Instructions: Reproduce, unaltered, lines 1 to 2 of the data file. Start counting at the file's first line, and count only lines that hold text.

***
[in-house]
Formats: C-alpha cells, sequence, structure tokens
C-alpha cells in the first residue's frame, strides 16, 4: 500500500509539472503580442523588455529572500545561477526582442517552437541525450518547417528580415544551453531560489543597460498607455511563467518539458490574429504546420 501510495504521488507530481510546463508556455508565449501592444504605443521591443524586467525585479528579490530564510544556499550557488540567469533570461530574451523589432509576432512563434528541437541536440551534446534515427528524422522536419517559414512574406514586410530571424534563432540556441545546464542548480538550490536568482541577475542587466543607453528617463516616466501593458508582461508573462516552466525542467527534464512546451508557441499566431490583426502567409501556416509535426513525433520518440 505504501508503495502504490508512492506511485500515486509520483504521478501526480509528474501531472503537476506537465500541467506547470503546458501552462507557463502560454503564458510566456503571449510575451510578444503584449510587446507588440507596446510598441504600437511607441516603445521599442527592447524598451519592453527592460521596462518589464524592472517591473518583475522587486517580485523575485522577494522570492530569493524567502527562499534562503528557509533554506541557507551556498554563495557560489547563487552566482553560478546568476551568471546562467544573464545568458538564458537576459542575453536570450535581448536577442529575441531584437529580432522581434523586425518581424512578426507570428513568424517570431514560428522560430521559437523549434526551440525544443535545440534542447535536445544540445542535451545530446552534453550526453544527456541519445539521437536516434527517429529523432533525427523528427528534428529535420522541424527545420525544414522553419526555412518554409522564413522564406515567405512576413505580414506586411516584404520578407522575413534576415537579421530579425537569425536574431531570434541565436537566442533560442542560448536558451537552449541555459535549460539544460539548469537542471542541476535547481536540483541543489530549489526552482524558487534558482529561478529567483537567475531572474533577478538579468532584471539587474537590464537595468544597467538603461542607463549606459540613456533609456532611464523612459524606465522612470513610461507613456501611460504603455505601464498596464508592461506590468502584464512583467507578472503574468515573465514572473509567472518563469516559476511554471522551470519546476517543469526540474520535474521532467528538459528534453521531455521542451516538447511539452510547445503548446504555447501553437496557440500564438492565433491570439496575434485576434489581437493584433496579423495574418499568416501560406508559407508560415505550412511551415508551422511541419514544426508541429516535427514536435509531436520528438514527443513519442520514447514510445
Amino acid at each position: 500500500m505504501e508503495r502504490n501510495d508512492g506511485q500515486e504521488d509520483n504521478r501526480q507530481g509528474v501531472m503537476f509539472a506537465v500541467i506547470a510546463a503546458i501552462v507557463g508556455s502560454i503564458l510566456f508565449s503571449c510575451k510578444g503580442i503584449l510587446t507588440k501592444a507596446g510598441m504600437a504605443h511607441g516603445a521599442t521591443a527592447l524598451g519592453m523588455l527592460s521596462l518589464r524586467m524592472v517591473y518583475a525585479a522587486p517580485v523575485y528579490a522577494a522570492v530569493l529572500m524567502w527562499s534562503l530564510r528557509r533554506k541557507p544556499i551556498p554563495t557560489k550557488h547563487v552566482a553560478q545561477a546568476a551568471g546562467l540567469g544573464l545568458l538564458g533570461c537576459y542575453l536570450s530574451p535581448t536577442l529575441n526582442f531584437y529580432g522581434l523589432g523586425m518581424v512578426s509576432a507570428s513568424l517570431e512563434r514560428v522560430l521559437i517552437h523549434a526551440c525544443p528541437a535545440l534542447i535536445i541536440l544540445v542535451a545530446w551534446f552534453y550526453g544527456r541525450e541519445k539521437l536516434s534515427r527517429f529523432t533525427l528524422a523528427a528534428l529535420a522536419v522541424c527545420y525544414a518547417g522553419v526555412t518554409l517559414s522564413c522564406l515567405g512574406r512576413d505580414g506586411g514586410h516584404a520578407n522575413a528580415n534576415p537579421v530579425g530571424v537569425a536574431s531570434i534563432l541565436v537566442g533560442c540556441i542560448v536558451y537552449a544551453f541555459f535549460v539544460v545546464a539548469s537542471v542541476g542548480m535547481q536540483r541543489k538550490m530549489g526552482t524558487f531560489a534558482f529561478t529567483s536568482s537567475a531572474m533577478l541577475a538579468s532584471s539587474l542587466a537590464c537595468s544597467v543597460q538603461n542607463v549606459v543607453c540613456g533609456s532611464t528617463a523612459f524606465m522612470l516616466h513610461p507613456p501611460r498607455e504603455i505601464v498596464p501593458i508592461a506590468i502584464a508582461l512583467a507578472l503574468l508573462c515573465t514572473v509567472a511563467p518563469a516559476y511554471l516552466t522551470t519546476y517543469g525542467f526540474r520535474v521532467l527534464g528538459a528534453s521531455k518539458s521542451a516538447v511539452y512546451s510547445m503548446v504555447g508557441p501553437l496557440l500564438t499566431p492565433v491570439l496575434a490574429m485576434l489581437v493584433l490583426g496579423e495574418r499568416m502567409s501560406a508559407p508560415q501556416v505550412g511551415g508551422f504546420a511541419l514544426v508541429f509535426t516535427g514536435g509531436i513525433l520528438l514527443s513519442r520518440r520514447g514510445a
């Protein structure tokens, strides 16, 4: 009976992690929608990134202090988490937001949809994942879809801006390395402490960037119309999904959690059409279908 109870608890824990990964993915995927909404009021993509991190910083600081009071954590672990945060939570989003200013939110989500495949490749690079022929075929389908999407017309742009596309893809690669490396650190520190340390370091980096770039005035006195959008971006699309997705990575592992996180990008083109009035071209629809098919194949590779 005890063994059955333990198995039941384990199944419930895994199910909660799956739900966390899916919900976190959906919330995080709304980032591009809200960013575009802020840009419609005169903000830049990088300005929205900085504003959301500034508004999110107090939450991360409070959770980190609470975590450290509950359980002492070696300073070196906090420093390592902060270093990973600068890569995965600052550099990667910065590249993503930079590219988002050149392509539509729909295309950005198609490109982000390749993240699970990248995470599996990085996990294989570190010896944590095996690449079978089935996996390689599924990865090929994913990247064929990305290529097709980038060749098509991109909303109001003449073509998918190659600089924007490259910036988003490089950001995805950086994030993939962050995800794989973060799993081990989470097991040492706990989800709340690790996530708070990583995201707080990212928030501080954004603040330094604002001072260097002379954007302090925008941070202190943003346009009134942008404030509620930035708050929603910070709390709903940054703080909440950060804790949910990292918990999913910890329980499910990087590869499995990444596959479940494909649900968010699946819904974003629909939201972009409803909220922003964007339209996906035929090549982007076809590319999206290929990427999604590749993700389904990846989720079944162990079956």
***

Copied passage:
[in-house]
Formats: C-alpha cells, sequence, structure tokens